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Lesson From Court: Pitfalls of a “Backwards Business Formation”

I was recently in Court for a hearing that involved a contentious business dispute. Suffice it to say, that parties will not be doing business together any time soon.

 

This case provides an excellent illustration to individuals and companies considering creating a new business relationship It reveals some of the pitfalls that anyone could fall into. I can guarantee you this, neither my client, nor their former business partner thought that their business relationship would end with a lawsuit.

 

I. Facts;

The basis facts are as follows:

The case surrounds two individuals who entered a business relationship.

Thereafter the individuals formed a limited liability company.

One of the partners solely funded the start up of the business.

Thereafter they could not agree on the written terms that defined their business relationship.

When written business documents were produced by one partner, the other partner claimed “that’s not what we agreed to!” and refused to sign.

Actions were taken and lawsuits filed over control of the Company.


YIKES.

 

 

II. Legal Issues:

There were a jumble of legal issues created out of this “backwards business formation.

Some of those include: Claims for Membership Oppression:  For more about this claim see a previous article: https://jeshualaukalegalnews.wordpress.com/2013/06/08/shareholder-oppression-when-relationships-in-closely-held-businesses-go-bad/

a. Was the party in control oppressing the other member?

b. Because an operating agreement was never agreed, who are the members? MCL 450.4501 provides for a way to admit members, what if those ways aren’t met, and there is no written documents to evidence who owns any interest in the company?

c. If all the parties are members, did one or more breach a duty owed to the Company?

d. Was their an “oral” agreement to pay money?

e. etc…..

– What a mess.  And a mess that needs to be sorted out in Court means a substantial cost in attorney fees to each side.

 

III. Takeaway Lessons:

 

a. Pitfalls of a Backwards Business Formation

This case was an example of what I would call a backwards business formation.

The process should have been:

individuals discuss with their respective counsel the business relationship they want to form, including obligations and rights of all owners:

individuals memorialize their business relationship in writing, resulting in

the formation of the Limited Liability Company, Articles of Organization and Operating Agreement.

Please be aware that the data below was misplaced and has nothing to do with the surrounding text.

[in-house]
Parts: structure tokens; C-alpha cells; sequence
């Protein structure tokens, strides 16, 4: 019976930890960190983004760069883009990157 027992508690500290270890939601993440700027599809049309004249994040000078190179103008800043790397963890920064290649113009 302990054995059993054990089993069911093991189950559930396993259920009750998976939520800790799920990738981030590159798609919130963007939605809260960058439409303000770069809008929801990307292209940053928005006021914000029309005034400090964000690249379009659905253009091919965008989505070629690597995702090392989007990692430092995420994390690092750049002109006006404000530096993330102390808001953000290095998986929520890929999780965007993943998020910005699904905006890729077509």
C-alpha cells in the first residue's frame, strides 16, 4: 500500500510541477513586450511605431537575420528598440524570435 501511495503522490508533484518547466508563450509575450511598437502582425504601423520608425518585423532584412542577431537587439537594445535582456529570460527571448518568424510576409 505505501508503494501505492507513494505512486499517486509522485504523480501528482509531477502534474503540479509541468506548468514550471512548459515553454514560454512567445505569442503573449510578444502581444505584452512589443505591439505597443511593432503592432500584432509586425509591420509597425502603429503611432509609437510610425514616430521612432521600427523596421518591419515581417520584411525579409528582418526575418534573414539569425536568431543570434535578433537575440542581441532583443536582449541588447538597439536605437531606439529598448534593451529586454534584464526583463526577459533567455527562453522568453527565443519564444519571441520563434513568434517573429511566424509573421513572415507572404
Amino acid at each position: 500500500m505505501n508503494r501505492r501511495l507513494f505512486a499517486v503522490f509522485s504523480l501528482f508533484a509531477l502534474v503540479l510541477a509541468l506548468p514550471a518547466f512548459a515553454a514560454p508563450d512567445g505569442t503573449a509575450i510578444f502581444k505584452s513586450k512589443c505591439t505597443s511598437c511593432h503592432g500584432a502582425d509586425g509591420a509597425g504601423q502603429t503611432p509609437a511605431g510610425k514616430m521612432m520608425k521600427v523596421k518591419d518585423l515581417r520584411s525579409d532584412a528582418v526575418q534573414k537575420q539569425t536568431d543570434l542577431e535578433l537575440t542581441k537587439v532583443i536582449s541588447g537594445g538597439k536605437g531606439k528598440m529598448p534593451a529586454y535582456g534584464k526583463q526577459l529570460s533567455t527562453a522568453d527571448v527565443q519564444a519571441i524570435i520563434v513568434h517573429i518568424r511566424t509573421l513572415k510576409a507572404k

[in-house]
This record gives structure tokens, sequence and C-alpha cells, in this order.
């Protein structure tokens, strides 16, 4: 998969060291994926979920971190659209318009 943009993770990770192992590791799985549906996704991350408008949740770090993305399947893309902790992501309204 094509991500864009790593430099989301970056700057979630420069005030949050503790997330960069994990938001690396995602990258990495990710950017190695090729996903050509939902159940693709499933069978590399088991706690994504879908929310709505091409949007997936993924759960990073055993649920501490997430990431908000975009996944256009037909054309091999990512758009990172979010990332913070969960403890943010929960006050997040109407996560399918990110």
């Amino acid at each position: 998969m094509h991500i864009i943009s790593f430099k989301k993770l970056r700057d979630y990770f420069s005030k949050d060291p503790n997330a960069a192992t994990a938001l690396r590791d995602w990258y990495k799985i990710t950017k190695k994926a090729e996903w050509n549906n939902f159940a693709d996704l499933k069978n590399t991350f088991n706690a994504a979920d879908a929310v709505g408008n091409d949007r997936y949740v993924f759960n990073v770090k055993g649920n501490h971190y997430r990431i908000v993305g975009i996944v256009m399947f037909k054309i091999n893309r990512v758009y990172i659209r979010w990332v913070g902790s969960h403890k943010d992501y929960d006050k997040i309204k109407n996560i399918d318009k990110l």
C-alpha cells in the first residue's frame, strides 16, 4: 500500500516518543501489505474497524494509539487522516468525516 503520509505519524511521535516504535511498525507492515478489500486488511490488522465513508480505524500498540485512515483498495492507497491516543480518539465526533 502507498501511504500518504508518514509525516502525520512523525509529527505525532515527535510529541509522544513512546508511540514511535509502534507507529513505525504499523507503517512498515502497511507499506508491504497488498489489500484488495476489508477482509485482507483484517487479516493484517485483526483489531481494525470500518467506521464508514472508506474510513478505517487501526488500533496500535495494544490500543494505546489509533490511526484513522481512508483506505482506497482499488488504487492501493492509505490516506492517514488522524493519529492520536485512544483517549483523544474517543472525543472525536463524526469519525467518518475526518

b. Businesses need to be formed based on clear communication ahead of time, and planning for a way out, if things go bad.

If the parties would have memorialized their relationship in writing, then even if the business relationship deteriorated, most likely the parties could agree on a way out. Because the “way out” would be clearly spelled out in the Partnership, or “Operating” Agreement.

One thing is for certain, these parties would have undoubtedly been better suited by consulting legal counsel prior to forming the business relationship. Who knows, maybe if they communicated their intentions, the relationship might never have been agreed to in the first place, to everyone’s benefit.

 

c. Communicating Business Expectations ahead of time in writing can also sometimes avoid entering in business relationships that have the unforeseen potential to end in Disputes.

I have a client who asked me to draft a Joint Venture Agreement a few weeks back. I drafted the document and sent it to my clients.  I met with them a week ago and they informed me that they could not agree on mutually beneficial terms with the other side, so they decided to walk away.  They recognized that they were glad to have a contract that clearly formalized their intentions to present to the other side. The fact that they couldn’t reach an agreement was unfortunate, but it would have been much more unfortunate if my client just signed a form document, or worse, no agreement, and then relied on the other side to follow through with what they perceived the agreement to be.

As I already indicated, such decisions could prove costly in litigating over what is owed.

 

 

Do you have an interesting issue related to business or real estate? I’d love to hear about it.   

Email or call me. Email: Jeshua@dwlawpc.com / Ph: (616) 454-3883.

 

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